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Q: Is null an Object?

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Q: Is null an Object?

Answer: Absolutely not. By that, I mean (null instanceof Object) is false. Some other things you should know about null:
  1. You can't call a method on null: x.m() is an error when x is null and m is a non-static method. (When m is a static method it is fine, because it is the class of x that matters; the value is ignored.)
  2. There is only one null, not one for each class. Thus, ((String) null == (Hashtable) null), for example.
  3. It is ok to pass null as an argument to a method, as long as the method is expecting it. Some methods do; some do not. So, for example, System.out.println(null) is ok, but string.compareTo(null) is not. For methods you write, your javadoc comments should say whether null is ok, unless it is obvious.
  4. In JDK 1.1 to 1.1.5, passing null as the literal argument to a constructor of an anonymous inner class (e.g., new SomeClass(null) { ...} caused a compiler error. It's ok to pass an expression whose value is null, or to pass a coerced null, like new SomeClass((String) null) { ...}
  5. There are at least three different meanings that null is commonly used to express:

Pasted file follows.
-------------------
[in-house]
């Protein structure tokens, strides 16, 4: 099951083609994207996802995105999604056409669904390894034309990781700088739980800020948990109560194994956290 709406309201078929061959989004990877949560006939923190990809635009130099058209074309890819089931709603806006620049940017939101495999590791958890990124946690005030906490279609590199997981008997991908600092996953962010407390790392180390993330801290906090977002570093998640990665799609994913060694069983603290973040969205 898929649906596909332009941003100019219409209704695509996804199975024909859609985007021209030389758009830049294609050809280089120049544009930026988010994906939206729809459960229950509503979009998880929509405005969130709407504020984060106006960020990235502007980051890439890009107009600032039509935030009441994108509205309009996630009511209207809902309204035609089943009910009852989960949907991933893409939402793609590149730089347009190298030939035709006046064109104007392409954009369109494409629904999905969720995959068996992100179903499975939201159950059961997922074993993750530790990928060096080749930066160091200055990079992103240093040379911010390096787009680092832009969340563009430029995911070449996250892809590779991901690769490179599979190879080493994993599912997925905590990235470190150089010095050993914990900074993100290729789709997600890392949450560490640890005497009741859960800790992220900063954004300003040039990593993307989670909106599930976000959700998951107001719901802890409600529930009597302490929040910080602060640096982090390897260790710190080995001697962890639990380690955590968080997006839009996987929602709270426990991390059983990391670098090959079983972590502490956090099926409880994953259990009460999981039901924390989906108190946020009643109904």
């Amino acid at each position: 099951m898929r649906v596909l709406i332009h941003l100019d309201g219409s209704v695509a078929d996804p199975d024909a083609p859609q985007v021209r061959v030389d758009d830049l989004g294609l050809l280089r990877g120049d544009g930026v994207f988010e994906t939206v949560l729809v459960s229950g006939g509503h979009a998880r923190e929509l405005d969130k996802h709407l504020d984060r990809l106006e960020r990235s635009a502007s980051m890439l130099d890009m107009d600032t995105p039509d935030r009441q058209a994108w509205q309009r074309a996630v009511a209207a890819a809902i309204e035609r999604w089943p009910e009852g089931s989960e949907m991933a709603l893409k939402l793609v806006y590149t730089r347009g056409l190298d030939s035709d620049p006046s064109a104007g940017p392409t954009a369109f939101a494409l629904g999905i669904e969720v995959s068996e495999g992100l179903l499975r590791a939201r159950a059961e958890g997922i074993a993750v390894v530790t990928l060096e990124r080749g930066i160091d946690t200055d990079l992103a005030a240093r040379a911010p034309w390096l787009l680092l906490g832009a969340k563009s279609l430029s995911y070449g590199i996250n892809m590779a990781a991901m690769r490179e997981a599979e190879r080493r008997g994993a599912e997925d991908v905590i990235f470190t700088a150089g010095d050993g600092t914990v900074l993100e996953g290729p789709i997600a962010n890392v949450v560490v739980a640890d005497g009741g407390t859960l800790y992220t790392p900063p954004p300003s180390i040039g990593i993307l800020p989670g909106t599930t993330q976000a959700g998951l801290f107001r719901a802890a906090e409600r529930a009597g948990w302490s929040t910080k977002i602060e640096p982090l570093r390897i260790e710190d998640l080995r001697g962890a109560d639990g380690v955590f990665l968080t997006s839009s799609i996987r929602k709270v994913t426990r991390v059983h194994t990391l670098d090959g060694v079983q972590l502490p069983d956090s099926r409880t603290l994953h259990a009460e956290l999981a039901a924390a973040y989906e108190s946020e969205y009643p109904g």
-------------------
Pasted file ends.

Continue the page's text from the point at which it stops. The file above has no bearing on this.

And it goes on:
• Uninitialized. A variable or slot that hasn't yet been assigned its real value.
    • Non-existant/not applicable. For example, terminal nodes in a binary tree might be represented by a regular node with null child pointers.
    • Empty. For example, you might use null to represent the empty tree. Note that this is subtly different from the previous case, although some people make the mistake of confusing the two cases. The difference is whether null is an acceptable tree node, or whether it is a signal to not treat the value as a tree node. Compare the following three implementations of binary tree nodes with an in-order print method:

// null means not applicable
// There is no empty tree.

class Node {
  Object data;
  Node left, right;

  void print() {
    if (left != null)
      left.print();
    System.out.println(data);
    if (right != null)
      right.print();
  }
}
// null means empty tree
// Note static, non-static methods

class Node {
  Object data;
  Node left, right;

  void static print(Node node) {
    if (node != null) node.print();
  }

  void print() {
    print(left);
    System.out.println(data);
    print(right);
  }
}
// Separate class for Empty
// null is never used

interface Node { void print(); }

class DataNode implements Node{
  Object data;
  Node left, right;

  void print() {
    left.print();
    System.out.println(data);
    right.print();
  }
}

class EmptyNode implements Node { 
  void print() { }
}


This tip is reprinted on JavaFAQ.nu by by courtesy of Peter Norvig I am thankful for his important contributions to my site - 21 Infrequently Answered Java Questions. Alexandre Patchine


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